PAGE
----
04/28/2008 05:53 pm ET Updated May 25, 2011

Ministers and their Sermons

Cross-posted at

I haven't written much about the Rev. Wright thing because so many people have taken this topic on ad infinitum that there hasn't seemed much new to say. But with him doing his media tour thing, I thought I would weigh in on a topic not that much covered in the progressive blogosphere, which is the nature of ministers and their sermons. I only go to church these days when I am back home in Lincoln, but as the grandson and brother of Methodist ministers, and the son of the lay (non-clergy) leader of the Nebraska Methodist Church, this is a topic I know something about - at my family dinner table, if the topic was politics, you could take even odds on whether we were talking regular politics or church politics.

My minister brother and I were taking a few days back about the whole Wright thing, and he commented, "I sure wouldn't want my parishioners to be held responsible for the stuff I've said in my sermons." And that sentiment is true for every good minister I know if. What I was always told growing up was that a minister's job was to comfort the afflicted and afflict the comfortable. Bad preachers speak in mushy truisms watered down to the lowest common denominator. Good ministers stir people up, challenge their congregants' assumptions, make people uncomfortable. They should serve, in the language of the church, a prophetic role that speaks truth to power.

They can get away with that, if they are good at their work, by that comforting the afflicted part of their job: visiting sick and elderly people at the hospital and in their homes, doing the funeral services, counseling those in trouble. When a minister does that sort of thing, they build an unshakable loyalty that allows them to survive, say, giving a sermon in favor of gay rights in North Platte, Nebraska. There were probably five people in my brother's congregation of 300 that agreed with what he said in such a sermon that day, but they didn't fire him or quit the congregation in droves because of it. That congregation knew my brother to be a good and gentle man who had been there for all of them time and time again in the hardest of times, and so they accepted what he said in his sermon without necessarily agreeing with it. I'm guessing that if one of them had run for office in North Platte, and bee confronted with that gay rights sermon by my brother, they would have said about what Barack Obama did of Jeremiah Wright- "Well, I didn't like what he said, but that man performed my marriage and baptized my children and brought me closer to my faith, so I'm not going to walk away form him personally."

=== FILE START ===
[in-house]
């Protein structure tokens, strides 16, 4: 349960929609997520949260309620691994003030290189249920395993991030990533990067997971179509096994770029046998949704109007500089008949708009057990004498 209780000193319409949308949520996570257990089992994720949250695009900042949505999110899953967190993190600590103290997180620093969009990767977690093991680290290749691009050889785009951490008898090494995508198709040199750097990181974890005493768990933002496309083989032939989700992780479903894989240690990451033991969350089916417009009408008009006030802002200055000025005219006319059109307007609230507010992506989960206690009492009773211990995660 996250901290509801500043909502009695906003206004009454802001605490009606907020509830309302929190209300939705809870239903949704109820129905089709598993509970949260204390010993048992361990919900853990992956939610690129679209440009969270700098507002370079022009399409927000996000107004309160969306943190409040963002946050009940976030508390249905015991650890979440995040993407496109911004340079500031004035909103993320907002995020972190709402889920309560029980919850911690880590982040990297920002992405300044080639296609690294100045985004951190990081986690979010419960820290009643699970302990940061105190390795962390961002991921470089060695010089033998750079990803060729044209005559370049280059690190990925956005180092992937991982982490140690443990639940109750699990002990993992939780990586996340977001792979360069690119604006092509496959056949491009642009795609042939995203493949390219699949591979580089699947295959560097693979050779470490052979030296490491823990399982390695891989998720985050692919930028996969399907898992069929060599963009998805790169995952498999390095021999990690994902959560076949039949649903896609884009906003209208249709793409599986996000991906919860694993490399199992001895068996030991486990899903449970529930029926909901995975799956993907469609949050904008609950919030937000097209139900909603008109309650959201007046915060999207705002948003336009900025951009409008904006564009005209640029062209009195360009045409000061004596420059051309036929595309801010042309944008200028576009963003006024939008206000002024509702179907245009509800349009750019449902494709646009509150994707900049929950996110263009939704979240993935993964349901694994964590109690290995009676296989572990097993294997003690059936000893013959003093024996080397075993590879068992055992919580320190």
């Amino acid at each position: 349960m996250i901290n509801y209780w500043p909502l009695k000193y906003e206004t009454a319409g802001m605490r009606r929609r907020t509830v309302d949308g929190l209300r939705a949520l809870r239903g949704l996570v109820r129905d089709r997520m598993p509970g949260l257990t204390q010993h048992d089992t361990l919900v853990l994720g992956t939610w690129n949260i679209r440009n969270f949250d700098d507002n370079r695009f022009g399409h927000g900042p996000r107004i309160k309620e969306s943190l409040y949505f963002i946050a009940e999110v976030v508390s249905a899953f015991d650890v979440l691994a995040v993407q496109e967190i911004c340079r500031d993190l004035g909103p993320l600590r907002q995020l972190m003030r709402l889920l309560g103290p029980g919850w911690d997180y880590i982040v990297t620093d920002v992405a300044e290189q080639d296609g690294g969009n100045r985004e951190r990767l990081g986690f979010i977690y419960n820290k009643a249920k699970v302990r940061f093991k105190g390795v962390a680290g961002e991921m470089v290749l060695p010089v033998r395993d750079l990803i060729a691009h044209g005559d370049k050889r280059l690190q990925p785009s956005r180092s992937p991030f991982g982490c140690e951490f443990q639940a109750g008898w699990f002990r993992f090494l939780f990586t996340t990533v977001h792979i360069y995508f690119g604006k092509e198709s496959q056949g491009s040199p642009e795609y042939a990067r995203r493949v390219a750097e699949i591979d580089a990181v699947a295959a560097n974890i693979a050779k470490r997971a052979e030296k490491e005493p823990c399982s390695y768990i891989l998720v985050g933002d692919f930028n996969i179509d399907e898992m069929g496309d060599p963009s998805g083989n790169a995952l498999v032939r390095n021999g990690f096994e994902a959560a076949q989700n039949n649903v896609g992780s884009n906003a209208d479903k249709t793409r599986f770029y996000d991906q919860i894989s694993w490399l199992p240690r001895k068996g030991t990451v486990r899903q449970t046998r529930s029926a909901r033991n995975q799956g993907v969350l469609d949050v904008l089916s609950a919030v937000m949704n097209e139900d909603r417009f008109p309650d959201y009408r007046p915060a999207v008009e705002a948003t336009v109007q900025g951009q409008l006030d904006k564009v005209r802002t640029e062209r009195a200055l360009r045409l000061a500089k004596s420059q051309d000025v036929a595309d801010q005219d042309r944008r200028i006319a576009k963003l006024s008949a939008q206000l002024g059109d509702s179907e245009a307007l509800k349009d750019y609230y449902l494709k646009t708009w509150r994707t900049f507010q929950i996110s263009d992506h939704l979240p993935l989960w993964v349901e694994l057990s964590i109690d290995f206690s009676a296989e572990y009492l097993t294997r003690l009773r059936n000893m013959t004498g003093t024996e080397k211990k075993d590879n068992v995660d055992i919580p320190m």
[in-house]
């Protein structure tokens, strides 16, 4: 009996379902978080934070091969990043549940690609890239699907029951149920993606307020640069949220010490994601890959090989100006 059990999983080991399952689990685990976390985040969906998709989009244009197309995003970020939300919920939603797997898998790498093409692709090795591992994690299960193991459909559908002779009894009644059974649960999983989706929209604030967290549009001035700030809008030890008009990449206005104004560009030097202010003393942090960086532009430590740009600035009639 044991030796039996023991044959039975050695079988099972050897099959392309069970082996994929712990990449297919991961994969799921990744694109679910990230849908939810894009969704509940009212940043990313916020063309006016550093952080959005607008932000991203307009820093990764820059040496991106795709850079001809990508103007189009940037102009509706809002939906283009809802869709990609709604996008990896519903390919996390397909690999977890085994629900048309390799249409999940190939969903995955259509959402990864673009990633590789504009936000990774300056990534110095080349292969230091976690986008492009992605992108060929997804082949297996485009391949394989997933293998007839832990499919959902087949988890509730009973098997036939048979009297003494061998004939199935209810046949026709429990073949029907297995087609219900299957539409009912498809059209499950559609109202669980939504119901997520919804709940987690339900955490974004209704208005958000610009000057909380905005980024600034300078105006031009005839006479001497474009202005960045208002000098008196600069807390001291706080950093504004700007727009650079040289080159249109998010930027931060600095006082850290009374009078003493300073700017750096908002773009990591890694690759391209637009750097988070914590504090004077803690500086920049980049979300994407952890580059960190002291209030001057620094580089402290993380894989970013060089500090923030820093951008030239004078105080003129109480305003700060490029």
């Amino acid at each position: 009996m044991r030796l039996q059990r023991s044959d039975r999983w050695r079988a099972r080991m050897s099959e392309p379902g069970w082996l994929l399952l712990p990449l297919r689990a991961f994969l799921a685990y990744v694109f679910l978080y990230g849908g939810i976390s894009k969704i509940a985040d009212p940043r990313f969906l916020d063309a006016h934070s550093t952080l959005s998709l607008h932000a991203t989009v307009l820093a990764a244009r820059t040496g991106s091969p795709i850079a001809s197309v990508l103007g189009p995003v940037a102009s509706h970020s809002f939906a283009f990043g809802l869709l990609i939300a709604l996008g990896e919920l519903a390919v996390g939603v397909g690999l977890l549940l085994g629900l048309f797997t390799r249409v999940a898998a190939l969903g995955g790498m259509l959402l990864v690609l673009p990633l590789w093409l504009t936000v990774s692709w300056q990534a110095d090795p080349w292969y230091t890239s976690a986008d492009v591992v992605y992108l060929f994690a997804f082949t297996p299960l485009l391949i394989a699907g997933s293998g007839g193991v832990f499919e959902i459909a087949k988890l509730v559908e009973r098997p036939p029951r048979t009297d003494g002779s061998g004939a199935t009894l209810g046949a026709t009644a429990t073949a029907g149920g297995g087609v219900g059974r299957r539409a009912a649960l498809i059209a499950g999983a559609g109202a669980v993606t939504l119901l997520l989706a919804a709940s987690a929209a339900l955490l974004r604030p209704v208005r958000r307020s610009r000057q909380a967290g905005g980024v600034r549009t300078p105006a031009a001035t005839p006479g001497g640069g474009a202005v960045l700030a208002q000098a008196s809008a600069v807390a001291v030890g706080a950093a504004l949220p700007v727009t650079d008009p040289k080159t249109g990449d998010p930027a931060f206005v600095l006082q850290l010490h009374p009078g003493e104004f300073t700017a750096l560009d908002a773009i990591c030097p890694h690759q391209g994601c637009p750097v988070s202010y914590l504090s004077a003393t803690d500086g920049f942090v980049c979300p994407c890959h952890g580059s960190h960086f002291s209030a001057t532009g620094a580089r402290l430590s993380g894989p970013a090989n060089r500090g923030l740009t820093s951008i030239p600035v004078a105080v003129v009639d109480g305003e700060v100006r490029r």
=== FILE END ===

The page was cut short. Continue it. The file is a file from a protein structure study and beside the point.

Good ministers say dramatic things, stir things up, and push people hard to look at what they believe and how they act. That's their job. To hold their congregants accountable for every word they say in a sermon is absurd, and shows the people who attack them for such that they don't understand religion very well.